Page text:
Tuesday, November 29

Advent 2011

Words are funny things.  I can say one thing and mean another.  I can mean one thing and say another.  I can say exactly what I mean, and still be misunderstood.  Words have the ability to create and destroy, to demonstrate strength and weakness, to build up and tear down.  One solitary word can change the meaning of an entire phrase.  Even as a young child, I knew the power of "please."  The presence or mistakable absence of that one word meant a world of difference in my household.

We celebrate first words and commemorate last words.  Books are written about famous last words.  Replace just one word in the inspirational "I Have a Dream" speech of Martin Luther King, Jr., and the complete sentiment changes.  "I Have a Thought" does not carry quite the same weight.  We are surrounded by people of very few words as well as those who never seem to run out.  Some treat them as gift, others take them for granted.  Psychologists play word association games and use them as learning tools.  Bullies play mind games and use them as weapons of hatred.  We all use words...to fill space, to mask silence, to express feelings, to hide feelings, to fill emptiness, and to keep lies alive.  Sometimes, all these words are enough, but so many times they are not.  Words can fail us.  And so often do.

In her memoir Rowing Without Oars, Ulla-Carin Lindquist offers testimony to the meagerness of words and in the midst of her journey through ALS she discovers, "When there are no more words, only the truth remains."  Somewhere amid our shuffling and jumbling of letters, our awkward dance of stumbling around symbols of meaning, the truth still lingers.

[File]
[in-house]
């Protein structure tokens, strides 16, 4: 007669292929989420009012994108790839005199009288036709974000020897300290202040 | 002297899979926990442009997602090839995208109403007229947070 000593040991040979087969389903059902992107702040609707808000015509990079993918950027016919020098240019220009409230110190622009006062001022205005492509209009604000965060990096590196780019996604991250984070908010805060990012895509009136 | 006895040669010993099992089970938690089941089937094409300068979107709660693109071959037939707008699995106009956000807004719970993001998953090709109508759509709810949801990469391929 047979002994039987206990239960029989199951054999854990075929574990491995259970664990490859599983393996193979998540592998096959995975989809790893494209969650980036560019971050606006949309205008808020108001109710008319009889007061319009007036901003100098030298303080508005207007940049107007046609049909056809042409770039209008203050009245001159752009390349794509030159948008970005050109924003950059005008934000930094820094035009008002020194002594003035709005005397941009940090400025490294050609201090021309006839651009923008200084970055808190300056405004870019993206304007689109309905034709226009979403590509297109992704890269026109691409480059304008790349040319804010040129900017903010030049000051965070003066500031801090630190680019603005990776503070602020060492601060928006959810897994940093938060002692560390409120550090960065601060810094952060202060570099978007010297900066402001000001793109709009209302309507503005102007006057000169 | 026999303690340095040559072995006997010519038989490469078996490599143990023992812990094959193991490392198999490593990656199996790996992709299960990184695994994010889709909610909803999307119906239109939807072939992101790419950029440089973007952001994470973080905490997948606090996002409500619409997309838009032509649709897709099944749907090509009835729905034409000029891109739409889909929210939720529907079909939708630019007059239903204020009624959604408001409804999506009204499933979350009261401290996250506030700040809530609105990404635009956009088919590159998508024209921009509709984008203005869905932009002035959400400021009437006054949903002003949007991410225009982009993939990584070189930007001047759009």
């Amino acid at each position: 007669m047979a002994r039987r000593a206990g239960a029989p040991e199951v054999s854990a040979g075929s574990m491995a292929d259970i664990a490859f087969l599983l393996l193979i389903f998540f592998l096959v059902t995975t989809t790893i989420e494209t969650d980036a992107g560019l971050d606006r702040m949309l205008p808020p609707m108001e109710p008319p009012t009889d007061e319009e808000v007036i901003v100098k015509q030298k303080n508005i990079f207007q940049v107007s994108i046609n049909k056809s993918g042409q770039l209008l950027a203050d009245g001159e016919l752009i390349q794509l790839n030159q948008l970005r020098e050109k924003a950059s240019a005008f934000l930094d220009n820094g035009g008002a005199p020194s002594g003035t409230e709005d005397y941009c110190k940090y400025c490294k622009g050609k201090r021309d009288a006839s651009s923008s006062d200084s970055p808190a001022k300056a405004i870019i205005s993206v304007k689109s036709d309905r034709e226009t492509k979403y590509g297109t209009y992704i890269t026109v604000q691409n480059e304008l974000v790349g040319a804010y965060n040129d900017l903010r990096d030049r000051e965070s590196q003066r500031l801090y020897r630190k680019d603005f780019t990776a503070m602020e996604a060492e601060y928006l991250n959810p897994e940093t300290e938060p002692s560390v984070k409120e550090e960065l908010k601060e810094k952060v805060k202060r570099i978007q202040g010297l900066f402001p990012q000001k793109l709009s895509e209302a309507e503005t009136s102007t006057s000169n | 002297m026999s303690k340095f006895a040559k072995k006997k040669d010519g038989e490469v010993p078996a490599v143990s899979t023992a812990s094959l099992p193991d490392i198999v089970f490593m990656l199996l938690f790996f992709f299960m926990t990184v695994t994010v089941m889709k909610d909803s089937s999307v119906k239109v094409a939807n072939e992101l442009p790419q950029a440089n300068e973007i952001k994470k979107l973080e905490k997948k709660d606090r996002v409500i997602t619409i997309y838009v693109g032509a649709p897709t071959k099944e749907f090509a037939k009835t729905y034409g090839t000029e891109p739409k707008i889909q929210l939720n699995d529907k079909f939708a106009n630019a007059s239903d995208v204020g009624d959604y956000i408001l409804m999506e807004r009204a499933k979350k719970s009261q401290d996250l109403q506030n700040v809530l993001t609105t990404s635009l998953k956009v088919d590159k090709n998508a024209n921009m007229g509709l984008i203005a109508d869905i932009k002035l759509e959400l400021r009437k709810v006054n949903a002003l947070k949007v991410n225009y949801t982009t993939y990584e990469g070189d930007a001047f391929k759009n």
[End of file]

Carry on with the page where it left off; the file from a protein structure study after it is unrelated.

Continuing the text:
Is it any wonder when the fourth Gospel writer was looking for a symbol to represent Christ that he chose the Word?  With its multiplicity of meanings and diversity of nuances, John attempted to express the greatest truth the world has known as "Word."  And yet, it was still not quite enough.  For not even God could find a better way to overcome the inadequacy of words than to have God's Word become flesh.  When the Word finally comes to us incarnate, there the truth exists.  God took the Word one step further, or a giant leap rather, to peel away the falsities of words and allow only the truth to remain.  Advent season celebrates that monumental leap, a leap away from faux exteriors and empty expressions towards the ultimate truth.

Words are funny things.  They are instruments of blessing and cursing.  And they can almost get us to the truth, but not quite.  In order to find true meaning, we must take an extra step forward as demonstrated by God through Christ.  So this Advent season, what colloquial phrase or overused expression, what word that may seem insignificant to you needs that extra boost to push it into the next realm of meaning...the world of truth?  How might we reenact the "Word become flesh" to make our words resemble real truth in this world and during this season?

- Lauren Colwell


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